lisette lugo


Lisette Lugo's Artist Statement

Growing up, Lisette was surrounded by the technology of civil engineering. She remembers being seven and standing at attention on a wooden plank under a beaming, blue light, the smell of ammonia filling the room. She was feeding the blueprint machine with paper larger than her arms could reach. As she made her own doodles in between her father's work,  she decided to feed the machine her designs and mass-produce them. This was the beginning of her journey into the art world.


Abstract Art

Art as Profession

Lisette gained employment after graduating with a Bachelor of Arts in 1987 from the Academy of Art University, San Francisco, California. She began a family business in construction and branched off from the commercial art world into her own art. Exploring the dimensions with a mixture of materials, such as metal, wood, oil, acrylic, wax, and various found objects, she began creating her own dialogue. She attended workshops to expand her knowledge of art with the San Francisco Center for the Book and Crown Point Press.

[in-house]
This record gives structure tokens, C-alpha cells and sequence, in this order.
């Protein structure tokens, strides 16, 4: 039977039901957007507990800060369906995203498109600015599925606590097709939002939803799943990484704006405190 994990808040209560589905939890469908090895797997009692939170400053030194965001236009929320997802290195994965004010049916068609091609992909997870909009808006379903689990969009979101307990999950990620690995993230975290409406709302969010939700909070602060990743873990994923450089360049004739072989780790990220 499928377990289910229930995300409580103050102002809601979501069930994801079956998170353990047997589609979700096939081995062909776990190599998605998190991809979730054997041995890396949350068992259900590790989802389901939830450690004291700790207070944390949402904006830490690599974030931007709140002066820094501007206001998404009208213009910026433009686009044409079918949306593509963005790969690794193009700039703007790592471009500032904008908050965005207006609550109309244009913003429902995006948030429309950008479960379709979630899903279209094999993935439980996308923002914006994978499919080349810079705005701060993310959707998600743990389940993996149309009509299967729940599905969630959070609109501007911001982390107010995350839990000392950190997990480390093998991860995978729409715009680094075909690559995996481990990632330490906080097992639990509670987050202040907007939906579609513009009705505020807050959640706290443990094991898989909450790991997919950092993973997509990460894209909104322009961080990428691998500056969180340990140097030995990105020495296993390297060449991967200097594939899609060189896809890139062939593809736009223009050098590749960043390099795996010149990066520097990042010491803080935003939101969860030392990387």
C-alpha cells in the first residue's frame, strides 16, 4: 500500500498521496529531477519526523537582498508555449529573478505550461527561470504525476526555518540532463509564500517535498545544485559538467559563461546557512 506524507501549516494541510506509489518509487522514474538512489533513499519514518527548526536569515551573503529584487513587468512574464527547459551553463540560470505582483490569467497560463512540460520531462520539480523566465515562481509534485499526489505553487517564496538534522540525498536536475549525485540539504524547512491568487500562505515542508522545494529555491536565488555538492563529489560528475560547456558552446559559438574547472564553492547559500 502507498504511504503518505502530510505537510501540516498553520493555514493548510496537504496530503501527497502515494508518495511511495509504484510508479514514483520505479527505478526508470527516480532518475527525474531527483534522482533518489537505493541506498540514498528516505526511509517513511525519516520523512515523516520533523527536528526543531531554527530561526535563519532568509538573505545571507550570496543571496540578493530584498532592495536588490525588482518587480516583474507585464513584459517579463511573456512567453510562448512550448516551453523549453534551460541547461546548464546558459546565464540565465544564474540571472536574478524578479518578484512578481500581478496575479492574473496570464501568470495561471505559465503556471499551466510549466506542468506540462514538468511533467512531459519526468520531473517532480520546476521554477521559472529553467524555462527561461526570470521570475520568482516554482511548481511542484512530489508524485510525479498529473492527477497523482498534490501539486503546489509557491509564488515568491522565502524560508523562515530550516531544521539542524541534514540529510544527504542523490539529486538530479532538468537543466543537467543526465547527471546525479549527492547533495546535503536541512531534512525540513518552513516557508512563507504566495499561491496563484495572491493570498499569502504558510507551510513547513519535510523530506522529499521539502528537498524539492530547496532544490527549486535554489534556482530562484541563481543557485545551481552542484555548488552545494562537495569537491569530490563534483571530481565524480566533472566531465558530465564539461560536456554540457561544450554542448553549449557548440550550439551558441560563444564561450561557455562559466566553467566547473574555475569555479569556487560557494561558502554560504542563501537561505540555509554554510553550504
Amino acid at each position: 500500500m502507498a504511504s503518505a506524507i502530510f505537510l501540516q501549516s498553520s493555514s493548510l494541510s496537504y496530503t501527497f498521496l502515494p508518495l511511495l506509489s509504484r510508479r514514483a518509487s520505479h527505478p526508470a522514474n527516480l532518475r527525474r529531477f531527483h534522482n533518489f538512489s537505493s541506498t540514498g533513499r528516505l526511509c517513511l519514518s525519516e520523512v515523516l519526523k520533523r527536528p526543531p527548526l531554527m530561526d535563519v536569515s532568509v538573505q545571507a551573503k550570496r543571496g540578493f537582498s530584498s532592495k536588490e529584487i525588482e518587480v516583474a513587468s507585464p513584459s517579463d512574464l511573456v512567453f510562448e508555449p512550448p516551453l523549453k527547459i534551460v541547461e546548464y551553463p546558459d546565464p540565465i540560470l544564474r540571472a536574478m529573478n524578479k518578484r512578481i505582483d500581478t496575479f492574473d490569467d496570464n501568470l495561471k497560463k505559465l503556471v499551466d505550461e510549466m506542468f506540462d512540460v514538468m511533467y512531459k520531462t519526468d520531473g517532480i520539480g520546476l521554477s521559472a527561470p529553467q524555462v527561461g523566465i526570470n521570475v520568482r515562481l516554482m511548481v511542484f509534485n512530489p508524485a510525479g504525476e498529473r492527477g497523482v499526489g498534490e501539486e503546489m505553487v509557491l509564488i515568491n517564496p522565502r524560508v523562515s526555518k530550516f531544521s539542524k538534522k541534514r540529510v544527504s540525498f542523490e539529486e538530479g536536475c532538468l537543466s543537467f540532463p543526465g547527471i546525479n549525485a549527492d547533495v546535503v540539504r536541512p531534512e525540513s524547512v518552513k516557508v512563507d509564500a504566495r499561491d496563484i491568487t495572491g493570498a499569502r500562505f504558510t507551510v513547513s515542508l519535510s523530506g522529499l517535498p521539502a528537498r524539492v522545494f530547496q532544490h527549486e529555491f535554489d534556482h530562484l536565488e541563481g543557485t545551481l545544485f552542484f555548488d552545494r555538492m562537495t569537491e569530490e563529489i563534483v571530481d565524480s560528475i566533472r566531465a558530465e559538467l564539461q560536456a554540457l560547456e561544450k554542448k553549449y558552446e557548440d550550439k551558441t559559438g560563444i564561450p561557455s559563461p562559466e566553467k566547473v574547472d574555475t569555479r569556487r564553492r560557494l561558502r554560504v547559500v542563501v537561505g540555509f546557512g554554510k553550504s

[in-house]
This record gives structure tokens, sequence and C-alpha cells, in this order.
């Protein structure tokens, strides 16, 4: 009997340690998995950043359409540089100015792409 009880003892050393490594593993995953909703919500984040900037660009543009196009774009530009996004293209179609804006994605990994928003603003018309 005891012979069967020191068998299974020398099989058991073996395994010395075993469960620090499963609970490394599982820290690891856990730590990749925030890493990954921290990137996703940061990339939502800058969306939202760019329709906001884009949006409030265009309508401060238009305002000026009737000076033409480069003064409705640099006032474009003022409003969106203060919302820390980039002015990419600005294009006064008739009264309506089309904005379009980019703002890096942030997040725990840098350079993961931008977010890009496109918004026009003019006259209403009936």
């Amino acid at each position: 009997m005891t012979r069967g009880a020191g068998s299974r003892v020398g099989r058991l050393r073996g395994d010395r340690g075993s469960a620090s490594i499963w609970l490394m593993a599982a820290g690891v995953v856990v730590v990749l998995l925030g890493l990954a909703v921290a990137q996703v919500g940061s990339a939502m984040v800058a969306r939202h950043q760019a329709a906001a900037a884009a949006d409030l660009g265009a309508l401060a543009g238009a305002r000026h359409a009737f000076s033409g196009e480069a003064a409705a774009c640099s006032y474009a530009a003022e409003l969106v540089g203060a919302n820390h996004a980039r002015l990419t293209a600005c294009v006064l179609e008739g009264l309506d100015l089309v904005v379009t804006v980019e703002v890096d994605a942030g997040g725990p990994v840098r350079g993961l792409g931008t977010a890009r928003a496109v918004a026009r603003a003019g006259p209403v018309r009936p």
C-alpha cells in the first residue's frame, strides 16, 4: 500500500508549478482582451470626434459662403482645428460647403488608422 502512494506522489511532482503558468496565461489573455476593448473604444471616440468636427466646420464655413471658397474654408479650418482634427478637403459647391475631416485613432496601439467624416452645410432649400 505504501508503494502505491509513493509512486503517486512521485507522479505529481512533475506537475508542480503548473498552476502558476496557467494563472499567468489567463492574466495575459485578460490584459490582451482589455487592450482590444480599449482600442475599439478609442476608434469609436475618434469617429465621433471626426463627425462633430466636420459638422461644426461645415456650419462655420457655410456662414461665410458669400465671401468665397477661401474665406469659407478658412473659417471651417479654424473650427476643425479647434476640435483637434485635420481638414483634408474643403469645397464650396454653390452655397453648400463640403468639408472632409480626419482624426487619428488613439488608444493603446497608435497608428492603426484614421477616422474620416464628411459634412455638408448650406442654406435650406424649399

Education Continues

In 2013, Lisette graduated with a Bachelor of Art in Interdisciplinary Studies from the California Institute of Integral Studies (CIIS), San Francisco, California. Most recently, she graduated with a Master of Fine Arts from the Creative Inquiry program at CIIS in Spring 2015.

Workshops and Therapy

More than 15 years ago, Lisette began teaching art workshops. The workshops served an audience of preschoolers, elders, and corporations, as well as those with special needs, including Alzheimer's, Autism Spectrum Disorder, Bipolar Disorder, and ADHD. Art is her voice of therapy. She works in large-scale formats and enjoys finding odd objects to see what kind of mark they can make on a canvas or paper. At different times in her studio, you may find concrete, wood, wire, oils, tempera, and miscellaneous trinkets just waiting for their time to be introduced.


Tragedy and Finding Roots

Her prolific response to art stems from a tragic construction accident, leaving her a single mother with two small children. Aware of how precious time is, this summer she spent time in Managua, Nicaragua, researching her ancestry. She found the "roots" of her parents. To her, it all makes sense now: the food, the religion, the historical trauma, the colors, and the pink! She made a video covering this part of her journey that you can watch here. It is as if a big pink bubble gum bubble exploded all over her studio, sticking her life together. The stories of the past now stick to the stories in the future.

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